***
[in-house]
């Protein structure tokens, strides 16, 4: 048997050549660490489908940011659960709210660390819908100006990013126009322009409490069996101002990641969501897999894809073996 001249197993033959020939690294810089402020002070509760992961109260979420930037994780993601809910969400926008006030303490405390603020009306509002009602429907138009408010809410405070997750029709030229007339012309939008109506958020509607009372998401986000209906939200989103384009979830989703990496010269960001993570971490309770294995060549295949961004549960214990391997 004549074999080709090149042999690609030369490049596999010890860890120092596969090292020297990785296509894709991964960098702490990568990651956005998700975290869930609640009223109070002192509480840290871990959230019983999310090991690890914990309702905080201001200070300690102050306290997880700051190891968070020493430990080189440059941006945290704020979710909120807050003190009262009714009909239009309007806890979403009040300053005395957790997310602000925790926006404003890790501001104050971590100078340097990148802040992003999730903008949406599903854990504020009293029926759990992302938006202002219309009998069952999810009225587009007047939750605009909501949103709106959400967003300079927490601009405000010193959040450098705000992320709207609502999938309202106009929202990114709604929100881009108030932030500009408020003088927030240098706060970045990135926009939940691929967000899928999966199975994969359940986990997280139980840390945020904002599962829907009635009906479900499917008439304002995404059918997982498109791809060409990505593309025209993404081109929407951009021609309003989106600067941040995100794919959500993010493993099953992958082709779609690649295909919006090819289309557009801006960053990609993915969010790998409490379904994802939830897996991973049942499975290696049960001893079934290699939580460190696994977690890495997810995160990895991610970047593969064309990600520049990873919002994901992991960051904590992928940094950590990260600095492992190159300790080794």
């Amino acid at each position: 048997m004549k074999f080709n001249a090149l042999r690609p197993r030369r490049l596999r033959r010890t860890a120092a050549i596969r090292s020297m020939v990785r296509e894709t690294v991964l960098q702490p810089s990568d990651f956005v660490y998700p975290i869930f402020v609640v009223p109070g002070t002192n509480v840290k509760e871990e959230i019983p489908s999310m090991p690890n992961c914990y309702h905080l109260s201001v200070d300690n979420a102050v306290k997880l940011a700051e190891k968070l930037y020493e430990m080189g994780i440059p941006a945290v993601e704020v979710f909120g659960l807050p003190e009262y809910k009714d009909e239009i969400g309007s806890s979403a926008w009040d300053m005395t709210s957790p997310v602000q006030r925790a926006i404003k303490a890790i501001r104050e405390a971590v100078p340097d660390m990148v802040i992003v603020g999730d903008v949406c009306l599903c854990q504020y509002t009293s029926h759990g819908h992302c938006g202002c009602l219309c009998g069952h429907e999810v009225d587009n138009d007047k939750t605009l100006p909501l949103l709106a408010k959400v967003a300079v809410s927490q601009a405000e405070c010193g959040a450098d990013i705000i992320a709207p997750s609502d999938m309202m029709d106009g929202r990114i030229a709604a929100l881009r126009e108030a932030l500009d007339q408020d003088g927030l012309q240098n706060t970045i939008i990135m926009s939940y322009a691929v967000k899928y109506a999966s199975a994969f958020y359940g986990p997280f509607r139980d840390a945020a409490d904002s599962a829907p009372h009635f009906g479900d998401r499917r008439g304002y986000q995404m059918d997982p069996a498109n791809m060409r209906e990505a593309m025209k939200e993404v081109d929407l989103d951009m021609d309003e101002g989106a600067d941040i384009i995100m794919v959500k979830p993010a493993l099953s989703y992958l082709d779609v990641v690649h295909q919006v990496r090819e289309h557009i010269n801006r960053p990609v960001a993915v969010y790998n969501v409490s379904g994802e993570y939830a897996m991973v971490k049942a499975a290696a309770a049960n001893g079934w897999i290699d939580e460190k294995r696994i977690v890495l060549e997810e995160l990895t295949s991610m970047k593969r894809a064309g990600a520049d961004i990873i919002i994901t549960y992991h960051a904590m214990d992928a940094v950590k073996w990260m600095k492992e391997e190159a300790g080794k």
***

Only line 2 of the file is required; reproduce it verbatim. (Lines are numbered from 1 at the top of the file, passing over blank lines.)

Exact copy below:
């Protein structure tokens, strides 16, 4: 048997050549660490489908940011659960709210660390819908100006990013126009322009409490069996101002990641969501897999894809073996 001249197993033959020939690294810089402020002070509760992961109260979420930037994780993601809910969400926008006030303490405390603020009306509002009602429907138009408010809410405070997750029709030229007339012309939008109506958020509607009372998401986000209906939200989103384009979830989703990496010269960001993570971490309770294995060549295949961004549960214990391997 004549074999080709090149042999690609030369490049596999010890860890120092596969090292020297990785296509894709991964960098702490990568990651956005998700975290869930609640009223109070002192509480840290871990959230019983999310090991690890914990309702905080201001200070300690102050306290997880700051190891968070020493430990080189440059941006945290704020979710909120807050003190009262009714009909239009309007806890979403009040300053005395957790997310602000925790926006404003890790501001104050971590100078340097990148802040992003999730903008949406599903854990504020009293029926759990992302938006202002219309009998069952999810009225587009007047939750605009909501949103709106959400967003300079927490601009405000010193959040450098705000992320709207609502999938309202106009929202990114709604929100881009108030932030500009408020003088927030240098706060970045990135926009939940691929967000899928999966199975994969359940986990997280139980840390945020904002599962829907009635009906479900499917008439304002995404059918997982498109791809060409990505593309025209993404081109929407951009021609309003989106600067941040995100794919959500993010493993099953992958082709779609690649295909919006090819289309557009801006960053990609993915969010790998409490379904994802939830897996991973049942499975290696049960001893079934290699939580460190696994977690890495997810995160990895991610970047593969064309990600520049990873919002994901992991960051904590992928940094950590990260600095492992190159300790080794």